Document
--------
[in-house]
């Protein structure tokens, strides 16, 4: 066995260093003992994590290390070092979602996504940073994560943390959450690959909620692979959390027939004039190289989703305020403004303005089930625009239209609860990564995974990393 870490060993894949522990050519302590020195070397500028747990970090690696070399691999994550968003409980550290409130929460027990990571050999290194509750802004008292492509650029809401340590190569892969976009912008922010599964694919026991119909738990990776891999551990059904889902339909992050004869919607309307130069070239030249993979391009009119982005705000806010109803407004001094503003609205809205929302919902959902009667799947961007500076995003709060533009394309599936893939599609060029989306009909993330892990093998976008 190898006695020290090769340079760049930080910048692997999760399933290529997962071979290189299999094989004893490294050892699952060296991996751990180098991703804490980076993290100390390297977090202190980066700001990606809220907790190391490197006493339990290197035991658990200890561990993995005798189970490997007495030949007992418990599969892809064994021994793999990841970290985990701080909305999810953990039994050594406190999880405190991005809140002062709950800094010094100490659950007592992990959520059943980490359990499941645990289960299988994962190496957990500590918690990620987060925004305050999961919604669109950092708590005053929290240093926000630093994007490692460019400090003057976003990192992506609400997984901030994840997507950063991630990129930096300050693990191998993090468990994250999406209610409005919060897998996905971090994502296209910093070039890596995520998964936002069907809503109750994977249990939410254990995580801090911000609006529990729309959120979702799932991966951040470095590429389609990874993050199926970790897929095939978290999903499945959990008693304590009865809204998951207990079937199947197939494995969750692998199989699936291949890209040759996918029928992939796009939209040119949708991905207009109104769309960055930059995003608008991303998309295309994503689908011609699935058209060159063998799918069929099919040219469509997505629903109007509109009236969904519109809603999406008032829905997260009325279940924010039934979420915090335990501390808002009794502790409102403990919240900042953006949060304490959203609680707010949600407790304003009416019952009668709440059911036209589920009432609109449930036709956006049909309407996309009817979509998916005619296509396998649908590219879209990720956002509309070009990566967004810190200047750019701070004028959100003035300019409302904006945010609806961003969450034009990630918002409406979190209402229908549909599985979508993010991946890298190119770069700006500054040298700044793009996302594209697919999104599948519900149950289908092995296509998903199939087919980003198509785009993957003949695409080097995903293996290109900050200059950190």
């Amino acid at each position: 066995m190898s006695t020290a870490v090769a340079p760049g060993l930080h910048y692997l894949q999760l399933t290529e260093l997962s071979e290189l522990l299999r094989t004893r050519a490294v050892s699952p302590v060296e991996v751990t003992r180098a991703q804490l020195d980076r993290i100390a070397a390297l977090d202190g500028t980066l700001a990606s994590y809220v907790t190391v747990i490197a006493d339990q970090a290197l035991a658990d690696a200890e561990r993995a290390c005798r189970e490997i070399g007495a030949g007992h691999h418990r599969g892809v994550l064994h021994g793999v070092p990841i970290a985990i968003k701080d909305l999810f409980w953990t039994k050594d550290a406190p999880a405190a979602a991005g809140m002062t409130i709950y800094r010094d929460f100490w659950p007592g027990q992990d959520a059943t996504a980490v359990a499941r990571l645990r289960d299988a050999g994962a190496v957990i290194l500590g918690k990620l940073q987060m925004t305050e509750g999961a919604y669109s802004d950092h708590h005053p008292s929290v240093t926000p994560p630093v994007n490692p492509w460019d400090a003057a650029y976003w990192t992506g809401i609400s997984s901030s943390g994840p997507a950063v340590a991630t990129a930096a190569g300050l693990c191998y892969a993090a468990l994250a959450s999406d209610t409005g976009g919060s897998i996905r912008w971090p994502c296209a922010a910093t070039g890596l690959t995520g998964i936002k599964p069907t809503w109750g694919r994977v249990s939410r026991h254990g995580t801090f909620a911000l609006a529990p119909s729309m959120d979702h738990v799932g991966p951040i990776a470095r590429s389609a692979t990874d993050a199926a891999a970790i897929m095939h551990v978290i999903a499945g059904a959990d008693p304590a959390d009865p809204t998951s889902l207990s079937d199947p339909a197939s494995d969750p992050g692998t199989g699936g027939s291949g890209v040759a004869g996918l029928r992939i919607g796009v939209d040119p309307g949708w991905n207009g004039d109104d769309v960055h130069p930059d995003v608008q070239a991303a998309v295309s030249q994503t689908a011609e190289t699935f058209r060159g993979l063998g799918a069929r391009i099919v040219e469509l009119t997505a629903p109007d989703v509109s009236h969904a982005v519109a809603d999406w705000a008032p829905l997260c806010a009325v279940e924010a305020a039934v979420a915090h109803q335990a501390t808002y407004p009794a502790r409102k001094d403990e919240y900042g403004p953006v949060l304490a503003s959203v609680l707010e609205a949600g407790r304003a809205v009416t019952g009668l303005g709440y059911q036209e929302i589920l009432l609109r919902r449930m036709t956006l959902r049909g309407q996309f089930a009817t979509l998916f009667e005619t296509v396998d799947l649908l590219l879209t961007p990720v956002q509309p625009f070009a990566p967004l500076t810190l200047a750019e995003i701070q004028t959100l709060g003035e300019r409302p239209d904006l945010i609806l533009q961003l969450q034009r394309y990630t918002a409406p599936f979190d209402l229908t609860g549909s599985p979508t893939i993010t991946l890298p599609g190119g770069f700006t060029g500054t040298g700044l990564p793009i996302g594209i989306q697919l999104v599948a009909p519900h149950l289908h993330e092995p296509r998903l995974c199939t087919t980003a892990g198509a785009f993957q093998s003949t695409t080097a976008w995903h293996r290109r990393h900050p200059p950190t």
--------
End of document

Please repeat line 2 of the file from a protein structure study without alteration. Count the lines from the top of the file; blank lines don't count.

């Protein structure tokens, strides 16, 4: 066995260093003992994590290390070092979602996504940073994560943390959450690959909620692979959390027939004039190289989703305020403004303005089930625009239209609860990564995974990393 870490060993894949522990050519302590020195070397500028747990970090690696070399691999994550968003409980550290409130929460027990990571050999290194509750802004008292492509650029809401340590190569892969976009912008922010599964694919026991119909738990990776891999551990059904889902339909992050004869919607309307130069070239030249993979391009009119982005705000806010109803407004001094503003609205809205929302919902959902009667799947961007500076995003709060533009394309599936893939599609060029989306009909993330892990093998976008 190898006695020290090769340079760049930080910048692997999760399933290529997962071979290189299999094989004893490294050892699952060296991996751990180098991703804490980076993290100390390297977090202190980066700001990606809220907790190391490197006493339990290197035991658990200890561990993995005798189970490997007495030949007992418990599969892809064994021994793999990841970290985990701080909305999810953990039994050594406190999880405190991005809140002062709950800094010094100490659950007592992990959520059943980490359990499941645990289960299988994962190496957990500590918690990620987060925004305050999961919604669109950092708590005053929290240093926000630093994007490692460019400090003057976003990192992506609400997984901030994840997507950063991630990129930096300050693990191998993090468990994250999406209610409005919060897998996905971090994502296209910093070039890596995520998964936002069907809503109750994977249990939410254990995580801090911000609006529990729309959120979702799932991966951040470095590429389609990874993050199926970790897929095939978290999903499945959990008693304590009865809204998951207990079937199947197939494995969750692998199989699936291949890209040759996918029928992939796009939209040119949708991905207009109104769309960055930059995003608008991303998309295309994503689908011609699935058209060159063998799918069929099919040219469509997505629903109007509109009236969904519109809603999406008032829905997260009325279940924010039934979420915090335990501390808002009794502790409102403990919240900042953006949060304490959203609680707010949600407790304003009416019952009668709440059911036209589920009432609109449930036709956006049909309407996309009817979509998916005619296509396998649908590219879209990720956002509309070009990566967004810190200047750019701070004028959100003035300019409302904006945010609806961003969450034009990630918002409406979190209402229908549909599985979508993010991946890298190119770069700006500054040298700044793009996302594209697919999104599948519900149950289908092995296509998903199939087919980003198509785009993957003949695409080097995903293996290109900050200059950190």